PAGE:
Unique robot that can climb rocks: In what areas can it be used?

May 27, 2024  22:42

Researchers from the Robomechanics Laboratory at Carnegie Mellon University in the United States have unveiled a unique four-legged climbing robot called LORIS, which stands for Lightweight Observation Robot for Irregular Slopes.

According to New Atlas, LORIS stands out from its peers thanks to its four legs with microspin grips. They consist of many small, sharp hooks that can hook into small depressions on surfaces, allowing the robot to successfully navigate rough surfaces such as brick or stone walls, making it more versatile than robots that use vacuum grippers, which are only effective on smooth surfaces.

Unlike other robots that use a passive gripper that relies on the weight of the device, LORIS uses an active gripper with electric drives. This means that the grip hooks actively sink into the surface, providing a secure grip in any direction. This approach allows LORIS to implement different strategies for lifting and overcoming obstacles.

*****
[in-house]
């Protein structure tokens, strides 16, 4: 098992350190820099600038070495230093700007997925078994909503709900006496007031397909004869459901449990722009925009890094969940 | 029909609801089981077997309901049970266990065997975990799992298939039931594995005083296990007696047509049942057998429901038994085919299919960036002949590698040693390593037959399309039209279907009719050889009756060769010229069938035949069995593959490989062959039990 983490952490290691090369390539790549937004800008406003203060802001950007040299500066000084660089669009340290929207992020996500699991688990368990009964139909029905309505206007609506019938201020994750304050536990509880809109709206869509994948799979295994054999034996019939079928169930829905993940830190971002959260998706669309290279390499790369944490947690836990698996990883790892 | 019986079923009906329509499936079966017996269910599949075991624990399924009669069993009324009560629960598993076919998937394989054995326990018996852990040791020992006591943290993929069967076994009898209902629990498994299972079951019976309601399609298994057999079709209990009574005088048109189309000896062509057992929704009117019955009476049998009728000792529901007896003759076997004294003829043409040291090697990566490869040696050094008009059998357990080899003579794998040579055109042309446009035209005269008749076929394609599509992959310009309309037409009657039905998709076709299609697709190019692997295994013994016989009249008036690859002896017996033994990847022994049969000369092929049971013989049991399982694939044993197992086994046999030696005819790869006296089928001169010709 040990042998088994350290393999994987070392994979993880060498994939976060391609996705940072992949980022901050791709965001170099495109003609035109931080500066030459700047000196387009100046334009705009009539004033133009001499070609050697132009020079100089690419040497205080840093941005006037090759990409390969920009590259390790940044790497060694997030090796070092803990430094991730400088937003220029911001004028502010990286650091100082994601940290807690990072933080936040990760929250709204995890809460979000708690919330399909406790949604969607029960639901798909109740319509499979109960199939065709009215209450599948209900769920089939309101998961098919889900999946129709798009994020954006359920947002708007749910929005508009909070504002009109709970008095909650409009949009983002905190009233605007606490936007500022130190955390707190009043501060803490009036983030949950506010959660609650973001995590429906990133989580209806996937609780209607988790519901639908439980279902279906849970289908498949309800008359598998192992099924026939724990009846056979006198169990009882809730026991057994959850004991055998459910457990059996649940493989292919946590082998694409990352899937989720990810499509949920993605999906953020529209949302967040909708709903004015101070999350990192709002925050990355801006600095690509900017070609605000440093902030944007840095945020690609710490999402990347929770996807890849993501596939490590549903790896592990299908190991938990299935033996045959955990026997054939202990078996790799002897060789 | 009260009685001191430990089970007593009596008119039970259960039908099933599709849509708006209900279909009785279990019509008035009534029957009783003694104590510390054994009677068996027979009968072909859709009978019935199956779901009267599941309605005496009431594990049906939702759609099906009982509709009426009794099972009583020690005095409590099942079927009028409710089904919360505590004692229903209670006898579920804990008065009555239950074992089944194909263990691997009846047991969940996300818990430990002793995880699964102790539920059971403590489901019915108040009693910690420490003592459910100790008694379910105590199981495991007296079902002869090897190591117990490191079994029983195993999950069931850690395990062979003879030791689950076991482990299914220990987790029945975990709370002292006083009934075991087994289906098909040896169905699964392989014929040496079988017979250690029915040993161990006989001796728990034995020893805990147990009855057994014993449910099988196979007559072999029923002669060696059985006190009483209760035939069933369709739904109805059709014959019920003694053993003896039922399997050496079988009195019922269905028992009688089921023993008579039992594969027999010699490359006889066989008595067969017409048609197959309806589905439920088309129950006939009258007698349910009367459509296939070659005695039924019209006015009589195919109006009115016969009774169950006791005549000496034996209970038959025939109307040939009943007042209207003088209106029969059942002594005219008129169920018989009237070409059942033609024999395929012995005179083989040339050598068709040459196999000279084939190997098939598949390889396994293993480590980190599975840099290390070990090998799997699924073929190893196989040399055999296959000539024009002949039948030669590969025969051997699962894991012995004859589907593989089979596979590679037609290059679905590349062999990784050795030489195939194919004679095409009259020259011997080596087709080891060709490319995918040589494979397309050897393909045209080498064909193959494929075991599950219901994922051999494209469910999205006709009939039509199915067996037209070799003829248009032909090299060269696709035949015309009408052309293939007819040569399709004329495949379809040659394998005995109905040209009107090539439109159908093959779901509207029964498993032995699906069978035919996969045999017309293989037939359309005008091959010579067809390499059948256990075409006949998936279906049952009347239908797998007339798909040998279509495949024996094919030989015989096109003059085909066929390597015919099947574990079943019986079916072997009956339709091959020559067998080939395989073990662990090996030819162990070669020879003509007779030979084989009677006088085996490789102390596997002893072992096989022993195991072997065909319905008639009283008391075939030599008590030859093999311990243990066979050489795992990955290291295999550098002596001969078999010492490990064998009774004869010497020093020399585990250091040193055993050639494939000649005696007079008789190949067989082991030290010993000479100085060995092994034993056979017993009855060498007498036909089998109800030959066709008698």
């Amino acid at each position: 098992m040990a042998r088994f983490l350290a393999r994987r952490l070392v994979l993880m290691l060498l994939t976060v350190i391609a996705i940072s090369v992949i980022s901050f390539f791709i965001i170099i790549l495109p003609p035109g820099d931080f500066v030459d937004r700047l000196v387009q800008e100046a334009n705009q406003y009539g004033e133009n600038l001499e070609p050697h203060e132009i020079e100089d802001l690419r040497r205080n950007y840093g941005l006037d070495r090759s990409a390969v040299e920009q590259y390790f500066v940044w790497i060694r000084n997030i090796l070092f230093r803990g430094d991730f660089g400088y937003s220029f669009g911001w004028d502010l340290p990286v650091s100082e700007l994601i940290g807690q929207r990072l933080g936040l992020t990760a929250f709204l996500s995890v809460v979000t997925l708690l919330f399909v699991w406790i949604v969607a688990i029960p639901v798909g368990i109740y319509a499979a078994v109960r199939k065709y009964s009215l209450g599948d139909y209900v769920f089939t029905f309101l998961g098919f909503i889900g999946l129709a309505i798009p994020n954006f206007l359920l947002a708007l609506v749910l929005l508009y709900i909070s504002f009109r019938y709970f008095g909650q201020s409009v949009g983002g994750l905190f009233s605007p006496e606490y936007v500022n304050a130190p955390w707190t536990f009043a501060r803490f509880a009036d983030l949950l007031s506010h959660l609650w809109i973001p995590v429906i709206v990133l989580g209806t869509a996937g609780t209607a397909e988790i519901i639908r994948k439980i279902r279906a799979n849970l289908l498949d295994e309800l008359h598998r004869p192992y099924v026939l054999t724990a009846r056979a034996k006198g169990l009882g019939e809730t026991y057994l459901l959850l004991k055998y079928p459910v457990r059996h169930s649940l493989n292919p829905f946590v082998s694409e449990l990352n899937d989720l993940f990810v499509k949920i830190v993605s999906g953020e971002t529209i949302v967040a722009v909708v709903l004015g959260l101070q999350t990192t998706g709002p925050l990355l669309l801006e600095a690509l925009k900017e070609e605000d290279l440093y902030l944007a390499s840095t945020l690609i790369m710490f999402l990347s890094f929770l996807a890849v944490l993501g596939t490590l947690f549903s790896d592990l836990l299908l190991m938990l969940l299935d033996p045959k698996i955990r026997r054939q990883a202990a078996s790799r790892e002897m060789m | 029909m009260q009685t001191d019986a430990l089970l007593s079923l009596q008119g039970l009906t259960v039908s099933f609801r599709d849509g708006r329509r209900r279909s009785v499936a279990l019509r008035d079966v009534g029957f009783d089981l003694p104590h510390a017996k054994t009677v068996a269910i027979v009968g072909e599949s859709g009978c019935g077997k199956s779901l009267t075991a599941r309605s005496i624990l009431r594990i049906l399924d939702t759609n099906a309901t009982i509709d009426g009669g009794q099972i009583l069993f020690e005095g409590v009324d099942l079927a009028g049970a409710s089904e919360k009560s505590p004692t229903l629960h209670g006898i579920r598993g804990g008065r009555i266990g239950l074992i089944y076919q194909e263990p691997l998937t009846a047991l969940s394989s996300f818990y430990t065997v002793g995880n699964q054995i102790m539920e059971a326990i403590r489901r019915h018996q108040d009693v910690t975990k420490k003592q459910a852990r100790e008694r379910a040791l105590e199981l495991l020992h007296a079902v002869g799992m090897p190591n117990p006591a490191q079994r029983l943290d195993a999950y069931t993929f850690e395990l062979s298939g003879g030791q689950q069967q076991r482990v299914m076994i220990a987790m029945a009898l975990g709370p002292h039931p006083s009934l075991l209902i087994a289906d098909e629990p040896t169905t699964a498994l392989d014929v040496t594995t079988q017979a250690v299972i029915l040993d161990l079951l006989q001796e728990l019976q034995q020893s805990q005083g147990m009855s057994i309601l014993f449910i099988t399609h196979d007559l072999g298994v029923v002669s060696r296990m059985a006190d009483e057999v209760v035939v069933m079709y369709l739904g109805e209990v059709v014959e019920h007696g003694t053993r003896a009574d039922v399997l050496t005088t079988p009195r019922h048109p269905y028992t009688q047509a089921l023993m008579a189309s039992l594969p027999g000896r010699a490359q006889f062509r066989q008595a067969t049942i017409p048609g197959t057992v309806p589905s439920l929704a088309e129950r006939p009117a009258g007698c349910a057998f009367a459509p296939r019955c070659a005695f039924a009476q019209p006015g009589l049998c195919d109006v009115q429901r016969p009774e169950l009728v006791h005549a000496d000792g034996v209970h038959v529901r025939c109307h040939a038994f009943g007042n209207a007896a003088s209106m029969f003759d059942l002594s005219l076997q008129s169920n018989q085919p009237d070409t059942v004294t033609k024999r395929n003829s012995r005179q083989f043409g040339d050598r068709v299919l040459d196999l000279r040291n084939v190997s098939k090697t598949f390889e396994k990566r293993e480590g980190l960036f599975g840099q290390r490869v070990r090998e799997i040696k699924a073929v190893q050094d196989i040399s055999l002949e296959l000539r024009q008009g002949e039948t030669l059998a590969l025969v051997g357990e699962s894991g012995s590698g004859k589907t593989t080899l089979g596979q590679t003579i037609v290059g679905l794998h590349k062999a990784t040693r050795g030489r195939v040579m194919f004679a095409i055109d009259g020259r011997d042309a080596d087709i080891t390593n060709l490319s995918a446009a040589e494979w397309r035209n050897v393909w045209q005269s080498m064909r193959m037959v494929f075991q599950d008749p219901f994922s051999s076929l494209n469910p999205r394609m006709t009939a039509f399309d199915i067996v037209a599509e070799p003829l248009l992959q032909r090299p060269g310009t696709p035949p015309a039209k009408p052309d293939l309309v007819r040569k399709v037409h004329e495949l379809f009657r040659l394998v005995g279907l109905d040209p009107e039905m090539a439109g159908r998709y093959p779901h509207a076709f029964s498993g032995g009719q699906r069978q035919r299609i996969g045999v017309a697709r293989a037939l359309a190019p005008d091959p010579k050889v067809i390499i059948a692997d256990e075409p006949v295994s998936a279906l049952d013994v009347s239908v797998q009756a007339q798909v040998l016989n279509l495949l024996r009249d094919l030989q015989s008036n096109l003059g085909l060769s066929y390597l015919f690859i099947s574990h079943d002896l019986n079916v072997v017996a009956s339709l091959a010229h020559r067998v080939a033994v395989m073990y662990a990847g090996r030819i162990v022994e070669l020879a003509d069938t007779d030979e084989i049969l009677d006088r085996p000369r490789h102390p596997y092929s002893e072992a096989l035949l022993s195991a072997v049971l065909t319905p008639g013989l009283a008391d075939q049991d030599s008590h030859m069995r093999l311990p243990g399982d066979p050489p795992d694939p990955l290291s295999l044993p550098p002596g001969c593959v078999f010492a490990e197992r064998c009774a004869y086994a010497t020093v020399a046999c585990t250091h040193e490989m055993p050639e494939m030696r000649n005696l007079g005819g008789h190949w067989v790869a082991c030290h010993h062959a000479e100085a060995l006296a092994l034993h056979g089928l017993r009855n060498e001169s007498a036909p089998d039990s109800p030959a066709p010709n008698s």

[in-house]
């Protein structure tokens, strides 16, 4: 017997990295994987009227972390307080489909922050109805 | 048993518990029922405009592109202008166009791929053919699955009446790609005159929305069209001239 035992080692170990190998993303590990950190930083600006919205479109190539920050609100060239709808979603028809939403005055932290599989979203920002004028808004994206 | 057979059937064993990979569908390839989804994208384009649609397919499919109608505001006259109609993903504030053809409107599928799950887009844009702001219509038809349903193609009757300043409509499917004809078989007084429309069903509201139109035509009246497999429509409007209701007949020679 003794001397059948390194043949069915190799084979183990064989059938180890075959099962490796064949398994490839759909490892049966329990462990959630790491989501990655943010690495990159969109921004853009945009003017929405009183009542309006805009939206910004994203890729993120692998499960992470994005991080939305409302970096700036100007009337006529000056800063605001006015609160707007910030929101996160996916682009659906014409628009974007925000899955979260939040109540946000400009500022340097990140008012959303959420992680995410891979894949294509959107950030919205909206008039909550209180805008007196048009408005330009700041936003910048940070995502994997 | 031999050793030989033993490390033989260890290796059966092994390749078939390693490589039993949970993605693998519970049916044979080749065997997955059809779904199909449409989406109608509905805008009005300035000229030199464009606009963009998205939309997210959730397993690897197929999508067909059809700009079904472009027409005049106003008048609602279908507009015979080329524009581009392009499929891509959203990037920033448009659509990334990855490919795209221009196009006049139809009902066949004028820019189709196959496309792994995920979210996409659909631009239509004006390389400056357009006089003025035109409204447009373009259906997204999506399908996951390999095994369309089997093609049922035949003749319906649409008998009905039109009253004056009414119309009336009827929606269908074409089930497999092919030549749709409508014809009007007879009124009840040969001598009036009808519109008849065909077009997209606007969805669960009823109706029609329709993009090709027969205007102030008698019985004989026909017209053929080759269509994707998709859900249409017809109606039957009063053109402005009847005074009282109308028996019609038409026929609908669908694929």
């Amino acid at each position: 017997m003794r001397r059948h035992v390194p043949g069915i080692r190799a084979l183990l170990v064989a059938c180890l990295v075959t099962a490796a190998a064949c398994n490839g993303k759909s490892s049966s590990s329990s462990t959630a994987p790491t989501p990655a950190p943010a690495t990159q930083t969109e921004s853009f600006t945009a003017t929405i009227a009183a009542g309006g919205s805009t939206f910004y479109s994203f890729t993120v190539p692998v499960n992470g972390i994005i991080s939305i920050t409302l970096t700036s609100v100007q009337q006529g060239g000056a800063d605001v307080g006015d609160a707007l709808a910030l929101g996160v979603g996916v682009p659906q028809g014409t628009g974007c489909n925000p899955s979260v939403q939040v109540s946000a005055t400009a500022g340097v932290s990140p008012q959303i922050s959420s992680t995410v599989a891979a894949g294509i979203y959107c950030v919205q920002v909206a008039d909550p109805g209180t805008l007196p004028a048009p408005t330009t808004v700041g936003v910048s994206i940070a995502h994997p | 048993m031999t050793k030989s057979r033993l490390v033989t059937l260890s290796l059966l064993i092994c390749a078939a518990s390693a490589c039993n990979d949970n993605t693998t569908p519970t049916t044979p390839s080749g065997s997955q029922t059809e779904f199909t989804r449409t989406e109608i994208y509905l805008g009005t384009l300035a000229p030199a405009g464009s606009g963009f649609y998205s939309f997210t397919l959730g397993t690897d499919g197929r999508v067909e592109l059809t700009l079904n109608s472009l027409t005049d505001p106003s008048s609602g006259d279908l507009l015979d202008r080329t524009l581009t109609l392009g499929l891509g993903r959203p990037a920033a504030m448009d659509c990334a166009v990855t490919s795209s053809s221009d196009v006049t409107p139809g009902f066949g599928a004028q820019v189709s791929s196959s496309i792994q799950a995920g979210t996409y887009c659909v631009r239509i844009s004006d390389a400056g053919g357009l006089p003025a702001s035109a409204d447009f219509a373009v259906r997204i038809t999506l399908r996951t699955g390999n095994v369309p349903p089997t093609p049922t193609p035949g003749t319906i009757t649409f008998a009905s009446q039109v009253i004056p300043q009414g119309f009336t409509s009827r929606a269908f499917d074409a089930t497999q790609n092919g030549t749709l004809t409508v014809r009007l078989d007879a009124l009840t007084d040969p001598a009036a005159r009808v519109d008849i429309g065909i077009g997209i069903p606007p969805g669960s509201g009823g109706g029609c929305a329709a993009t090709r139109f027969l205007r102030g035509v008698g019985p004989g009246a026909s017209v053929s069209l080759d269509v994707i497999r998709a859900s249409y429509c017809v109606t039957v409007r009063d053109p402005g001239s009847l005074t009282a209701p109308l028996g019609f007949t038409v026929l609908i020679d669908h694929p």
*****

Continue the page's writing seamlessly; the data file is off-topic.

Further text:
Each robot leg is equipped with a branched microspinal gripper, which consists of two groups of spikes located at right angles to each other. These grips are connected to the legs using a passive wrist joint, allowing them to float freely in the air and actively respond to leg movements. This design also significantly reduces the robot's weight, increasing its efficiency and maneuverability.

LORIS, according to experts, is a revolutionary invention in the field of robotics with a wide range of possible applications. It can be used for:

  • Monitoring of construction works;
  • Conducting search and rescue operations;
  • Research of hard-to-reach areas.

The development of LORIS opens up new horizons in the use of robots to perform complex and dangerous tasks.

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